Thursday, August 9, 2007

Greasemonkey for Firefox

I know it's been out for a long time now, but I've just discovered the Greasemonkey extension for Firefox. There are countless reviews about it on the web, so I won't bore you with those details. Rather, I will simply endorse it and proclaim it an absolute must-have firefox extension if you spend lots of time on the web.

For those who don't know, Greasemonkey is a Firefox extension that basically re-works web pages of your choice to make them look and act the way YOU want them to. Click here (Wikipedia entry) for more details on that.

Meanwhile, I can tell you that I'm using Greasemonkey to make posting this blog entry a little more efficient, I use it to get rid of all the clutter on my MySpace profile editing page (say goodbye to every single ad they serve up) and it has proven exceedingly handy while on Digg.

Some other must-have Firefox extensions:
  1. FasterFox
  2. NoScript
  3. Foxmarks Bookmark Synchronizer
  4. Minute Minder for AT&T Service (if you have Cingular/AT&T Wireless)
  5. Session Manager
  6. IETab
Here are two extensions that don't get daily usage, but rather are very handy when things could be "just a little more efficient"
  1. Split Browser
  2. Viamatic foXpose

Thursday, August 2, 2007

North Natomas Drivers Suck: Volume 1

We've all seen them: those pesky drivers who refuse to stop at the limit line. Or the antsy driver who's so eager to gun it after waiting so extremely long at a red light (about 3 minutes) that he creeps halfway into the intersection before realizing his light still isn't going to change. Then, much to his chagrin, he throws it into reverse--only to be caught with his hands on his stick as the light turns green.

These types of drivers are everywhere. Of this, there is no equivocation. But is it me, or do they seem particularly fond of a newly-developed neighborhood called North Natomas?

Quick Geographical Background: North Natomas (pronounced nuh-TOW-mus) is a neighborhood in the northern city limits of Sacramento, California that used to be farmland but is rapidly being developed by wide-eyed home builders and developers. Flanked with new homes, it appears that the sprouting community is also riddled with new drivers, too, as nobody here seems to understand what a limit line is, and how it differs from its double-sided cousin, the crosswalk.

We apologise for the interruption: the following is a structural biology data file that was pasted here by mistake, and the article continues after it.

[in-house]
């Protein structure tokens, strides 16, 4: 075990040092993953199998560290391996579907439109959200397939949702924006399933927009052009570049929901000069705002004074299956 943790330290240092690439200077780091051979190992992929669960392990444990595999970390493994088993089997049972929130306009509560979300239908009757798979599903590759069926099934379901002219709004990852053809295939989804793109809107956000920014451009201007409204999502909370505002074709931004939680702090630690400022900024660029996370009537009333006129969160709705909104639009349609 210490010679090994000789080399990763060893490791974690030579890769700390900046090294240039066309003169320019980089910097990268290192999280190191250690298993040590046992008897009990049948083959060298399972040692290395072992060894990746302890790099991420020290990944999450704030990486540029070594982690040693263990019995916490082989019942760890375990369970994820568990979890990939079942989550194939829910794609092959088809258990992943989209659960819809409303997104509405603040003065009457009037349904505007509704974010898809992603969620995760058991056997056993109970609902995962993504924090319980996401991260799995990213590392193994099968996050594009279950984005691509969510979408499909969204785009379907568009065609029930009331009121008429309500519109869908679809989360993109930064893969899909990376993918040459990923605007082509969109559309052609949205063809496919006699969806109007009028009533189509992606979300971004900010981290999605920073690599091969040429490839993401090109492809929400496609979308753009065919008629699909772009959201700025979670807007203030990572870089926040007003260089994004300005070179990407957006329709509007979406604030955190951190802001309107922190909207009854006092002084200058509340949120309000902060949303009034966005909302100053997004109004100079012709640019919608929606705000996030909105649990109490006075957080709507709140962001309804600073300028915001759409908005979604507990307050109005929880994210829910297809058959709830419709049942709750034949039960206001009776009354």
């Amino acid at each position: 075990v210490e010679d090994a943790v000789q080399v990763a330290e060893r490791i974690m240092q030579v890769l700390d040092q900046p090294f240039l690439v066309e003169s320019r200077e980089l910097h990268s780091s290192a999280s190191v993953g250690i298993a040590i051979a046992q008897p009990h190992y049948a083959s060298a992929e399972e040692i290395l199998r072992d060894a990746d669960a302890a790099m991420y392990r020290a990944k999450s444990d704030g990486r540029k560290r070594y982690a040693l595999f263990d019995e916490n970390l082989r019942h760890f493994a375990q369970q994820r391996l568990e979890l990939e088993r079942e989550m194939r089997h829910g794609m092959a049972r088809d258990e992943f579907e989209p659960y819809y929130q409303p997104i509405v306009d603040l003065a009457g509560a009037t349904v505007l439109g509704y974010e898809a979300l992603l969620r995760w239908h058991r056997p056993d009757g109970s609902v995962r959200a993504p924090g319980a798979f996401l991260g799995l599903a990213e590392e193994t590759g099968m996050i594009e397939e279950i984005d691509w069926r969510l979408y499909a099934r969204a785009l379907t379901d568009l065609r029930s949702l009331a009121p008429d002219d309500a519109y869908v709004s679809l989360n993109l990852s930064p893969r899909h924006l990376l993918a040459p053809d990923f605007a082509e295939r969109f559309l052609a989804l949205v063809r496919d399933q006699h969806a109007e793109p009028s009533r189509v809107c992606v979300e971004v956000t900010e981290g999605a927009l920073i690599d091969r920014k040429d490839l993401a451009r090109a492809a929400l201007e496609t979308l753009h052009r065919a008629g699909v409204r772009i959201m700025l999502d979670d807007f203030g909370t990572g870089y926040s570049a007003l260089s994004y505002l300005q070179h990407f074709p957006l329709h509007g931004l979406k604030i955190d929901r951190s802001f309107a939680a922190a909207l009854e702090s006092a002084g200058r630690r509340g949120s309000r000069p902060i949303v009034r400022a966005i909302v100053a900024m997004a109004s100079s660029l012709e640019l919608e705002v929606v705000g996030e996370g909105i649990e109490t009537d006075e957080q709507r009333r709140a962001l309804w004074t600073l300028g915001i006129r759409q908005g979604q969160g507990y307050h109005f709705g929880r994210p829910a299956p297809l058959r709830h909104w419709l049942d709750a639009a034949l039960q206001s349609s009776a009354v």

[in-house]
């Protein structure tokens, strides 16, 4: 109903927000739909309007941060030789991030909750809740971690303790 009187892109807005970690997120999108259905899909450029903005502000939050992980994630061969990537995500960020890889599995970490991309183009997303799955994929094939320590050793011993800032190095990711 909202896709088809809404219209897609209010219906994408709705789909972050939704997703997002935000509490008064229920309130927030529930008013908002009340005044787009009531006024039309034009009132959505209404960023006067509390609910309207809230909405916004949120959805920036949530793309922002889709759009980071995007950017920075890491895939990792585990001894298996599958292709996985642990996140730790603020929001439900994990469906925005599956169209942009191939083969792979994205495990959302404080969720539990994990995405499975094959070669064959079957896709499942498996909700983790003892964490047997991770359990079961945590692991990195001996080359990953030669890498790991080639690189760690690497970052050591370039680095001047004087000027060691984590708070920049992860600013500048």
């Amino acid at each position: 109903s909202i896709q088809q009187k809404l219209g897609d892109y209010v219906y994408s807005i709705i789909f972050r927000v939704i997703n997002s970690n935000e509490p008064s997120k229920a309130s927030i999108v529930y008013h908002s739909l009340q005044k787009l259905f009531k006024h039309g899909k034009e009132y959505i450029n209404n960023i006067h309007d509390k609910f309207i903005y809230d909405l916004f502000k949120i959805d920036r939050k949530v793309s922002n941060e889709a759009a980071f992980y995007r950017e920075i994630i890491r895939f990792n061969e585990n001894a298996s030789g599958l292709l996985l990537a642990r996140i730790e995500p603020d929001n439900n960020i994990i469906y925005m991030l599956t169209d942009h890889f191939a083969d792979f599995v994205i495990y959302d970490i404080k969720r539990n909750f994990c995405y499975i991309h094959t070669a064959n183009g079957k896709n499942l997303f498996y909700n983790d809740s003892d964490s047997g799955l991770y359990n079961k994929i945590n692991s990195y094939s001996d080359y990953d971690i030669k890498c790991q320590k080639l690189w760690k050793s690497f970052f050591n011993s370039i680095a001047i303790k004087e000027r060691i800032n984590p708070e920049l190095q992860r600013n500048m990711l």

Case in point: I recently got back from a kite festival in Berkeley, California, and was really excited to fly a kite. In fact, even though I believe I'll be getting one for my birthday later this month, I decided to make one out of printer paper and go fly it on this breezy day just for fun. As I departed my apartment on foot headed toward the park across the street, I did everything a good pedestrian should do: I pressed the crosswalk button, waited for the signal to light up, and made sure nobody was still driving on my side of the road. Then along comes Little Red Truckinghood.

Now, Little Red clearly had her mind in other places, which is understandable--we've all had a moment when we catch ourselves daydreaming behind the wheel. However, what set Red apart from others is that not only was her mind in another place, so were her eyes--pointed down toward the steering wheel, as if she were playing with her cell phone or reading a fine book. Once she noticed the light was RED (as in "not green nor yellow"), she slowly applied pressure to the brakes and eventually, she stopped--right at the very edge of the crosswalk I was walking on. As Figure 1 to the right illustrates, Little Red did indeed block the *entire crosswalk*.

As I walked toward Red, she shrugged her shoulders and mouthed the obligatory "sorry" through her tightly rolled-up window. Kite in hand, I evoked a blank stare at her and shook my head as I passed. Then, to my astonishment, I raised my eyebrow and one-eyed another car (this time a 2-door silver coupe) who just barely managed to brake enough to avoid the same blunder. And if you'll notice, not one damned car had the wherewithal to stop behind the limit line, even though a pedestrian was crossing the street. (For reference, since it's a little hard to see with the ass-hat drivers covering them: the first solid white line is the limit line; the 2nd and 3rd white lines are the boundaries of the crosswalk.)

Zero for three, North Natomas, not bad--just an average day in cow town where the drivers appear to be as virgin as the homes.